Why would God set Job up with the possibility of failure? Why put Job in a place of unbearable pain? If I could answer that question, I would know why the doors of Auschwitz were opened. I would know why pediatric cancer centers remain full. I would know why madmen fly Germanwings Airbuses into the French Alps. Why would a good God allow an innocent, faithful man from Uz to suffer for no good reason? Yes, it’s the theodicy question. Why does God permit evil and suffering, but more importantly, in Job, how do we understand suffering and pain coming directly from God’s actions? God isn’t just permitting Job’s suffering; it’s essentially God’s idea.
This is the second real question raised by the author of Job. If making humanity suffer is God’s idea, is God on our side? I’m reminded of Psalm 124. Think of how bad things were, even with the Lord on our side. The Psalmist goes on to ask, “Think of how bad they could have been, despite how bad they were, knowing that we had the lord on our side.” For Job and the Psalmist, simply being alive is the only difference “having the Lord on your side” made. The only way you know God was on your side is that you’re alive. Was God not on the side of the people who died in Psalm 124’s battle or Job’s sons and daughters? Is that any different from the bargain the adversary wants to make, the “as long as I got mine I’m on God’s team” deal? In Job, is God on our side?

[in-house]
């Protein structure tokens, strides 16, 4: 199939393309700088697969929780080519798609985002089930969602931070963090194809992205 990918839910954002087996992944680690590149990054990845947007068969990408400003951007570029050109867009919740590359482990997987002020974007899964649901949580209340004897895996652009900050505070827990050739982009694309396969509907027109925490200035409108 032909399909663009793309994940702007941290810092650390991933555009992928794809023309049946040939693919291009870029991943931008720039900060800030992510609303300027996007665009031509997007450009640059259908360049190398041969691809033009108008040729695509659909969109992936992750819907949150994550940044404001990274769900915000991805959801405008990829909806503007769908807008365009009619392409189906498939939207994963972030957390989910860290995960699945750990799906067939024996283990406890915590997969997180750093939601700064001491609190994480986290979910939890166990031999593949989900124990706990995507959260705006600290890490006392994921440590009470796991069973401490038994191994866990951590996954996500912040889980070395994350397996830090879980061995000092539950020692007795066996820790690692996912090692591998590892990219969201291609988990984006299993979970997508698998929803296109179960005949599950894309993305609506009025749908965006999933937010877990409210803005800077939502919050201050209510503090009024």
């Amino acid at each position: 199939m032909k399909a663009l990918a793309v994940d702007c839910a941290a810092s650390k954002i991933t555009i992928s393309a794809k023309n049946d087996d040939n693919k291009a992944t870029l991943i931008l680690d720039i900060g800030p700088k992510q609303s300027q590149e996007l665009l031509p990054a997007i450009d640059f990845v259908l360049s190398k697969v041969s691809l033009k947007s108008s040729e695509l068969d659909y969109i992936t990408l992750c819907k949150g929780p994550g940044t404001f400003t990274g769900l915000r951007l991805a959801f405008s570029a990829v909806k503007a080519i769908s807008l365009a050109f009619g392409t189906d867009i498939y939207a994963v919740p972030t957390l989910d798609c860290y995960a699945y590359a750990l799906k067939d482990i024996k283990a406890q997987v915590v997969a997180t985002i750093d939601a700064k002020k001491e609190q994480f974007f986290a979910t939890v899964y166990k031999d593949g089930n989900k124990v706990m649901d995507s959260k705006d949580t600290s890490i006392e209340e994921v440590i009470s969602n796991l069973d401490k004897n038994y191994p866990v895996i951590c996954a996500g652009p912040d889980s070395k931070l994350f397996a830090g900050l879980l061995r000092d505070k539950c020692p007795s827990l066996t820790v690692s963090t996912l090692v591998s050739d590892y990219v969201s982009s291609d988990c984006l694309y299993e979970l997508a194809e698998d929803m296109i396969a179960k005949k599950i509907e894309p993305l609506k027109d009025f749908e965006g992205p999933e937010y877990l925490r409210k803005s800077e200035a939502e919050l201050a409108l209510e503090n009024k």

Job has been misinformed about the nature of God. The God Job thought he was worshipping will turn the circumstances of Job’s suffering into something ultimately wrong with Job. Perhaps this is because God realizes gamble he made with Job’s life was wrong. I would love to see God apologize and make right with Job without the final scenes of passive aggressive rage. It will become clear, much later in the book, that Job can’t appreciate the death of his children or any of his suffering because he didn’t create the Earth. Because he doesn’t have the cosmic context of the creator, his pain is really meaningless. And who brought this on Job in the first place? How hard would it have been for God to say, “I’m sorry, this whole thing was a mess. You’re faithful and we don’t need stupid bets with Satan to make a dumb point in the first place.”
Job forces readers to ask hard questions about the nature of suffering, pain, evil, and what redemptive value can be gained by experiencing such situations. When things go bad, where are we and where is God? If Job is all we have to go on, I hope God and I are in two different places. His is a vicious cycle of death, suffering, and guilt I would hope to avoid.